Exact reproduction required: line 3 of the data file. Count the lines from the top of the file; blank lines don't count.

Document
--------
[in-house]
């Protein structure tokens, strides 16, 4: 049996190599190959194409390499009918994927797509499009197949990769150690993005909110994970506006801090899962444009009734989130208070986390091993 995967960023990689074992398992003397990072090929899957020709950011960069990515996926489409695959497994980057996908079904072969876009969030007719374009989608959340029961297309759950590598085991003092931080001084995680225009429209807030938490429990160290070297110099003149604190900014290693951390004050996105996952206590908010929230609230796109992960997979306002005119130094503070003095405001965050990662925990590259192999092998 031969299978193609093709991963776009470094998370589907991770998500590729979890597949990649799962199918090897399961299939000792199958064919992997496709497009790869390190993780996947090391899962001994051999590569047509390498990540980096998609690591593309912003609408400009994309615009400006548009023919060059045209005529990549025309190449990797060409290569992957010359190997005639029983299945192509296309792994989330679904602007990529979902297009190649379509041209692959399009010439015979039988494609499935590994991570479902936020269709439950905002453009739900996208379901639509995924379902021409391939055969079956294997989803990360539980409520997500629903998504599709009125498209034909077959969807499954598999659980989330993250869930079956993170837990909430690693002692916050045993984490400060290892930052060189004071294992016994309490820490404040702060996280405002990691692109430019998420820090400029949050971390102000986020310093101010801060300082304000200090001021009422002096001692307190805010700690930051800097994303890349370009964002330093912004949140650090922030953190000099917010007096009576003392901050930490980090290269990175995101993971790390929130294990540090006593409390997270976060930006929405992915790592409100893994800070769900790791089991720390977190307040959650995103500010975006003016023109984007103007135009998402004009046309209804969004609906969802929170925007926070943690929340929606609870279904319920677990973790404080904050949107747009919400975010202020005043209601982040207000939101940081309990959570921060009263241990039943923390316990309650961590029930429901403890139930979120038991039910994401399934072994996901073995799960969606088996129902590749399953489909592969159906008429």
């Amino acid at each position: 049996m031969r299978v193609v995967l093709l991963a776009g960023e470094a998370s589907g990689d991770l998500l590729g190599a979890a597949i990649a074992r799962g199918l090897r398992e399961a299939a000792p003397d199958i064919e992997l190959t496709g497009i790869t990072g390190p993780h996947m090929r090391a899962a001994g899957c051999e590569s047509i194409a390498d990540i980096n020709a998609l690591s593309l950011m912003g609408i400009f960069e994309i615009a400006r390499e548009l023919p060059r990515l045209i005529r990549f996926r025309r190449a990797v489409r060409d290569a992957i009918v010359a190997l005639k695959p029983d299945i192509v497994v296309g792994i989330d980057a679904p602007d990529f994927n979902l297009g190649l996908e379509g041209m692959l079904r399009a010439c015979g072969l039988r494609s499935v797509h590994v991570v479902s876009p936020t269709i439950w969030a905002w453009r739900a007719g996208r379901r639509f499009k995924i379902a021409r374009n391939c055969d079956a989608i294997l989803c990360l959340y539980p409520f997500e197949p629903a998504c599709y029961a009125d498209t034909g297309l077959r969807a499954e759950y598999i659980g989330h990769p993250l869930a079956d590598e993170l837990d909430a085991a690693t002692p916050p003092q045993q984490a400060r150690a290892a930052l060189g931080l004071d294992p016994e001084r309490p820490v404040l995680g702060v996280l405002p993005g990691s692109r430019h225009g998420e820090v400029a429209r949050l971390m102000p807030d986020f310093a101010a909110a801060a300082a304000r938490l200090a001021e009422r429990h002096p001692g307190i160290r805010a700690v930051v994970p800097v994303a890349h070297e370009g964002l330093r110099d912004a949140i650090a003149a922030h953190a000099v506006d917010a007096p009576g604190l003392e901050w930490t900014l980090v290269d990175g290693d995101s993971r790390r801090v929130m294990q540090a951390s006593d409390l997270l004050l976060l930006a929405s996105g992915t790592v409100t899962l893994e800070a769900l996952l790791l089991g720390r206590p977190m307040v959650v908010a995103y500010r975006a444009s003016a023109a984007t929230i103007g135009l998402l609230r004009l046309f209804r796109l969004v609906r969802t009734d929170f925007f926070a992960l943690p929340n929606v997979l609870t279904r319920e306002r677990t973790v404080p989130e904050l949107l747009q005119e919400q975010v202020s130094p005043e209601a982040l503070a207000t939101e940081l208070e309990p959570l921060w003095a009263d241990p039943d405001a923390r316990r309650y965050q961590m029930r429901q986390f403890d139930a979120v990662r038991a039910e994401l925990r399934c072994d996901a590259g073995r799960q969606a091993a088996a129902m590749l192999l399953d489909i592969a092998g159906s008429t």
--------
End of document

């Amino acid at each position: 049996m031969r299978v193609v995967l093709l991963a776009g960023e470094a998370s589907g990689d991770l998500l590729g190599a979890a597949i990649a074992r799962g199918l090897r398992e399961a299939a000792p003397d199958i064919e992997l190959t496709g497009i790869t990072g390190p993780h996947m090929r090391a899962a001994g899957c051999e590569s047509i194409a390498d990540i980096n020709a998609l690591s593309l950011m912003g609408i400009f960069e994309i615009a400006r390499e548009l023919p060059r990515l045209i005529r990549f996926r025309r190449a990797v489409r060409d290569a992957i009918v010359a190997l005639k695959p029983d299945i192509v497994v296309g792994i989330d980057a679904p602007d990529f994927n979902l297009g190649l996908e379509g041209m692959l079904r399009a010439c015979g072969l039988r494609s499935v797509h590994v991570v479902s876009p936020t269709i439950w969030a905002w453009r739900a007719g996208r379901r639509f499009k995924i379902a021409r374009n391939c055969d079956a989608i294997l989803c990360l959340y539980p409520f997500e197949p629903a998504c599709y029961a009125d498209t034909g297309l077959r969807a499954e759950y598999i659980g989330h990769p993250l869930a079956d590598e993170l837990d909430a085991a690693t002692p916050p003092q045993q984490a400060r150690a290892a930052l060189g931080l004071d294992p016994e001084r309490p820490v404040l995680g702060v996280l405002p993005g990691s692109r430019h225009g998420e820090v400029a429209r949050l971390m102000p807030d986020f310093a101010a909110a801060a300082a304000r938490l200090a001021e009422r429990h002096p001692g307190i160290r805010a700690v930051v994970p800097v994303a890349h070297e370009g964002l330093r110099d912004a949140i650090a003149a922030h953190a000099v506006d917010a007096p009576g604190l003392e901050w930490t900014l980090v290269d990175g290693d995101s993971r790390r801090v929130m294990q540090a951390s006593d409390l997270l004050l976060l930006a929405s996105g992915t790592v409100t899962l893994e800070a769900l996952l790791l089991g720390r206590p977190m307040v959650v908010a995103y500010r975006a444009s003016a023109a984007t929230i103007g135009l998402l609230r004009l046309f209804r796109l969004v609906r969802t009734d929170f925007f926070a992960l943690p929340n929606v997979l609870t279904r319920e306002r677990t973790v404080p989130e904050l949107l747009q005119e919400q975010v202020s130094p005043e209601a982040l503070a207000t939101e940081l208070e309990p959570l921060w003095a009263d241990p039943d405001a923390r316990r309650y965050q961590m029930r429901q986390f403890d139930a979120v990662r038991a039910e994401l925990r399934c072994d996901a590259g073995r799960q969606a091993a088996a129902m590749l192999l399953d489909i592969a092998g159906s008429t």